This page seems a bit chaotic. Each paragraph seems to talk about some aspect of mandatory sentencing from some particular place and time, but they're not organized in any way, so it's very fragmented. I'm thinking of organizing sections by location (US, UK, Australia), or chronologically. I thought I'd post here first, and see if anyone has got any opinions about how this article should be arranged. If there's no feedback in a couple of days, I'll just go ahead and do something. -GTBacchus(talk) 22:57, 9 December 2005 (UTC)

I agree. I think you should be bold and go ahead. -- ALoan (Talk) 23:17, 9 December 2005 (UTC)
I added headers and tidied up the footnotes/references a bit. That's at least an improvement; I'll have another look later. -GTBacchus(talk) 23:39, 9 December 2005 (UTC)

The author says "A similar 'three strikes' policy was introduced to the United Kingdom by the Conservative government in 1997". I can find no reference to support that claim. A citation must be added.

--- The arrangement of the topics in this article don't seem to follow any particular order. The article seems to be written about US penal codes, and then switches to international laws, and then back again. When the country is not mentioned, as in "Race and Mandatory Sentencing," it can be assumed that the author is talking about the US. Since multiple countries are mentioned, it's important that the country of origin is explicitly stated rather than assumed. It would be a good idea to restructure this article so that policies specific to a given country were grouped together. This would avoid having to reference the country multiple times throughout the page, and make it easier to read. Emeeker (talk) 16:58, 4 November 2016 (UTC)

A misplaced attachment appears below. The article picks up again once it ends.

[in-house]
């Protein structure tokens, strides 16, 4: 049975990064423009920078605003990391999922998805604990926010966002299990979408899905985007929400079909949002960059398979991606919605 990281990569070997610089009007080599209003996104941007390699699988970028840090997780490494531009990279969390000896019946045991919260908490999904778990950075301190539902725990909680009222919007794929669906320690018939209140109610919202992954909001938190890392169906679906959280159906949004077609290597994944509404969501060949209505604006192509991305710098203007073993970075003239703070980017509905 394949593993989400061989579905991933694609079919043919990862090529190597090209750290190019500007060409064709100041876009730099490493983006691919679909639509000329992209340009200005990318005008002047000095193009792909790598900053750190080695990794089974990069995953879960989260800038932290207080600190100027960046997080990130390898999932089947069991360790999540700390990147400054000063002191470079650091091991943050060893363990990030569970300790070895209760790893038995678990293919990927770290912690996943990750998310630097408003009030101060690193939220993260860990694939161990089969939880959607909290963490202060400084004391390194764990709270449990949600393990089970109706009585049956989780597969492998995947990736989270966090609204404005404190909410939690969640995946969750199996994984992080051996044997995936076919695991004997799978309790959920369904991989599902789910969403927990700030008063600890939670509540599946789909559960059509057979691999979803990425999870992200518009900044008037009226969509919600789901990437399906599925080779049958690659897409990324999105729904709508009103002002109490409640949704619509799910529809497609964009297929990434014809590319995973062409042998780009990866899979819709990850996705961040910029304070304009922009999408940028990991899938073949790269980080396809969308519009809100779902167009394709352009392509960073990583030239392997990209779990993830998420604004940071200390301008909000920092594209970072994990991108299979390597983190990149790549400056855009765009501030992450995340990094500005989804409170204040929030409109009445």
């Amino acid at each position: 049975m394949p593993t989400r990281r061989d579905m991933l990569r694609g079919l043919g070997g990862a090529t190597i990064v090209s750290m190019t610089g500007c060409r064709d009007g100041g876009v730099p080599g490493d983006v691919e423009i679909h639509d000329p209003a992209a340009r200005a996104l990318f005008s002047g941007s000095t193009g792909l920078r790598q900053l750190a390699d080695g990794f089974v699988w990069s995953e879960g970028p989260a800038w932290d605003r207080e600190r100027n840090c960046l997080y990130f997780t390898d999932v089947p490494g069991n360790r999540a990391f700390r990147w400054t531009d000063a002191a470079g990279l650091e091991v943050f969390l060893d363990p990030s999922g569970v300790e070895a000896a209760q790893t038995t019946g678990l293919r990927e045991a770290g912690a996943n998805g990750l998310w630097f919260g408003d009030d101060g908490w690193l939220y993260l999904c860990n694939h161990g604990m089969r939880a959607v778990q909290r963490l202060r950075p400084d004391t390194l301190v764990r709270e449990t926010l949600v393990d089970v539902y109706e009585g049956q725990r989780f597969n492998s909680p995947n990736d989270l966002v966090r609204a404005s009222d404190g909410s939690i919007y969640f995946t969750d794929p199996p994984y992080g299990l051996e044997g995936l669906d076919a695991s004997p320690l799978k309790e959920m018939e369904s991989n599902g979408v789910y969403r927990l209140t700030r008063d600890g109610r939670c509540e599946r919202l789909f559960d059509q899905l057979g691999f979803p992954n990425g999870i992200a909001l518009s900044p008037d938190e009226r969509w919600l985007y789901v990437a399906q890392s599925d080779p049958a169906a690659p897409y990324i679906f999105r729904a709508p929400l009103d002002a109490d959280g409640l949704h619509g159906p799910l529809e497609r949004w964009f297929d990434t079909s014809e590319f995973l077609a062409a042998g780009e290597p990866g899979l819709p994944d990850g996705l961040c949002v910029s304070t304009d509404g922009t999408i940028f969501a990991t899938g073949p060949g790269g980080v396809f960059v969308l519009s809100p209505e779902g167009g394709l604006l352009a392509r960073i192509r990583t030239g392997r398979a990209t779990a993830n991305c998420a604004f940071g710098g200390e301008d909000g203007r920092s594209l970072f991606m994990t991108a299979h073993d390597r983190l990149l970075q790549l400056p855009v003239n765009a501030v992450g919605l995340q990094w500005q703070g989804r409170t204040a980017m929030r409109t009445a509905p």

Merger proposal[edit]

Discussion moved here from Talk:Three strikes law.

I think merging with mandatory sentencing would be a mistake. In California, for example, a judge has the power to not sentence under this scheme. Thus, it is not a mandatory sentence. Veniceslug1 03:51, 25 February 2006 (UTC)

I agree; that's a good example. Plus, I think it is a distinctive enough category of punishment that it should have its own article (e.g. capital punishment). Juansmith 07:43, 26 February 2006 (UTC)